The Egyptian Company for Mobile Services (Mobinil) launched a money transfer service on Sunday.
In partnership with BNP Paribas Egypt (now Emirates NBD), Mobinil, the giant cellular provider, has become the country’s third mobile operator to launch a money transfer service through mobile payment – 'Mobi Cash', as announced by partners in a press conference on Sunday.
Mobinil says that the service will guarantee the loyalty of its subscribers, while Egypt’s BNP Paribas bank aims to use Mobi Cash to provide banking services for Egyptians who do not have bank accounts, said Ashraf Halim, Vice-President of commercial Mobinil.
The Central Bank of Egypt (CBE) specified that cash transfer services could only be provided by telecom companies in partnership with a single bank, said Shahinaz Fouda, deputy managing director of BNP Paribas Egypt.
To avoid money laundering and other suspicions arising from newly regulated money transfers, Mobi Cash partners have set a minimum limit of LE10 and a maximum limit of LE3000 per day, according to Halim.
“We launched Mobi Cash when we became certain the service was fine and secure,” said Mobinil CEO Yves Gauthier at the press conference.
The first phase of the service was initiated Sunday through Mobinil outlets. In time, small shops capable of meeting Mobinil's criteria will also be included, so that clients can transfer and receive money instantly across Egypt, particularly in small towns, added Halim.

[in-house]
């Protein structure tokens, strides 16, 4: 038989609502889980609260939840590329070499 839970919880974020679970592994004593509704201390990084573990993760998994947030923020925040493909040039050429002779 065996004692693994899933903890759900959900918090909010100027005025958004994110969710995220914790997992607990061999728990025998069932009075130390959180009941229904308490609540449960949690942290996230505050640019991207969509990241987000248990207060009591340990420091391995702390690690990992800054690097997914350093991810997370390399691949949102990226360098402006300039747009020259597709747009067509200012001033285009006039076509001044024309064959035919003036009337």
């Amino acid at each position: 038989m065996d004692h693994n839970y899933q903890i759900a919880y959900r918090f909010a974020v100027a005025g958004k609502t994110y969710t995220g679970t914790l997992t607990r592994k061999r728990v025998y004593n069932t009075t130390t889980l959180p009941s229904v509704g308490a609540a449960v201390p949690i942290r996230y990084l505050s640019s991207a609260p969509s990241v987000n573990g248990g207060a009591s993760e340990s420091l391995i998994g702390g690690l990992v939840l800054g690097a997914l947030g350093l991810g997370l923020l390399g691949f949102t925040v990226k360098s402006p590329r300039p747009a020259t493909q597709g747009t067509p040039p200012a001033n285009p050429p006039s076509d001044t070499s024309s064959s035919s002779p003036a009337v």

The expansion of this service however awaits the CBE’s approval, which depends on the actual initial outcomes of the money transfer scheme.
“CBE will be tasked with overseeing the new service, as it considers monetary flows outside the banking system,” Fouda told Ahram Online after the conference.
Halim also cited the success of this service in other countries, such as Kenya and Cote D’ivore.
In June, Emirates NBD, Dubai's largest lender, completed the acquisition of BNP Paribas' Egyptian assets, after receiving regulatory approval in the North African country
Etisalat Egypt launched 'Flous' (mobile payment service) in collaboration with the National Bank of Egypt more than four months ago. A few weeks later, Vodafone Egypt launched 'Vodafone Cash' in cooperation with the Housing and Development Bank.
Mobinil was badly hit by the political turmoil that ensued after the toppling of autocratic president Hosni Mubarak in 2011. The company reported a net loss of LE296 million in the first six months of 2013, down from a loss of LE47 million in the previous year.
Gauthier noted that the decrease in losses is a positive sign of improvement and attributed them to accelerated depreciation and a sharp decline in tourism revenues.
“We hope that the expected growth in revenue from roaming services next year will stabilise our financials,” added Gauthier.
Mobinil is the oldest mobile carrier in Egypt, currently taking up more than a third of Egypt's mobile market, with 33 million subscribers.